How we learned that Stripe alone was costing us customers

Like most of the tech world, we love Stripe for processing payments.  The API? Great. The integration? Painless. Unfortunately, we discovered that going with an all-Stripe solution was costing Blurity customers.

People just wanted to fix their blurry photos — and pay us money! — but we were turning them away.  Unknowingly.

Blurity loves Stripe

We first got the inkling that something was amiss when we looked at the map of Blurity customers.  Although there were many international customers — mostly in the United Kingdom, Canada, and Australia — there were some big names missing.  Germany, in particular.

We could see that many Germans were finding the Blurity web site and trying the Blurity demo, but nobody from that large, prosperous, technologically advanced country was buying.  We chalked it up to a language difference, and wrote off as a fluke the fact that we had many customers from Spain.

The problem escalated when German users started emailing to ask about possibly paying with PayPal. Were they simply reluctant to use their credit cards?  Did they have an aversion to buying anything on the internet except via PayPal, perhaps reinforced by too much time on eBay?

No.  The real reason: they didn’t have credit cards.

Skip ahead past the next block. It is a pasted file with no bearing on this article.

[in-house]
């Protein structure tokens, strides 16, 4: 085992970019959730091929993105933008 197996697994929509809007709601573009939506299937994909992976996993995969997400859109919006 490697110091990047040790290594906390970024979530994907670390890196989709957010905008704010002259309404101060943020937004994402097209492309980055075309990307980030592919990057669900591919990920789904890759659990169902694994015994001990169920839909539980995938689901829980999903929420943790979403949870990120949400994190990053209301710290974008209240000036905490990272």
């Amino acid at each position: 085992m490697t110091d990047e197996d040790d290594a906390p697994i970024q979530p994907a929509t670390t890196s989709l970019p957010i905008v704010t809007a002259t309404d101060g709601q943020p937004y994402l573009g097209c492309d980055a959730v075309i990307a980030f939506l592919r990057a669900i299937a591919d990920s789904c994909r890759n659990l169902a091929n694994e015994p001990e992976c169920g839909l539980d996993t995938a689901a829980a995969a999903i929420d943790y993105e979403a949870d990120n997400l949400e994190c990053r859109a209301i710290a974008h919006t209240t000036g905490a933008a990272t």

Unlike people in the United States, where seemingly everybody has at least one credit card or Visa/MasterCard-branded debit card, that is not the case throughout the rest of the world.  It turns out that credit card penetration is remarkably low in some surprisingly large countries.  For example, according to payments company Adyen, only 26% of Germans have credit cards.

Users from those countries were practically begging to buy Blurity, and because Blurity supported only Stripe, they were getting the door slammed in their faces.  That’s not good business.

After getting a dozen such emails, we decided that something needed to be done, and that something was PayPal.  Though it’s clunky, expensive (1% higher for international with PayPal versus Stripe), and sometimes irritating, PayPal does have one, huge, colossal advantage: you can use it to take just about any form of payment, from just about anywhere.  Also, its name recognition is hard to beat.

So, begrudgingly, we opened a PayPal account and spent 10 minutes adding a “buy with PayPal” button on a child page of the main Blurity purchase page.  It went live on September 20th, and the results were amazing.  Since we added the option to pay with PayPal, 26% of the purchases have been made using PayPal.

Blurity has now been purchased in at least 20 countries, in part thanks to PayPal

It’s hard to say how many of those users would have purchased anyway using Stripe, but based on their email addresses, IP addresses, and the prevalence of credit cards in their associated countries,  my wild guess is that somewhere around half would have been lost sales without PayPal.

Though it seems to be popular in tech circles to hate PayPal, it has its place.  For us, that place is alongside Stripe.

Blurity loves the set of Stripe and PayPal

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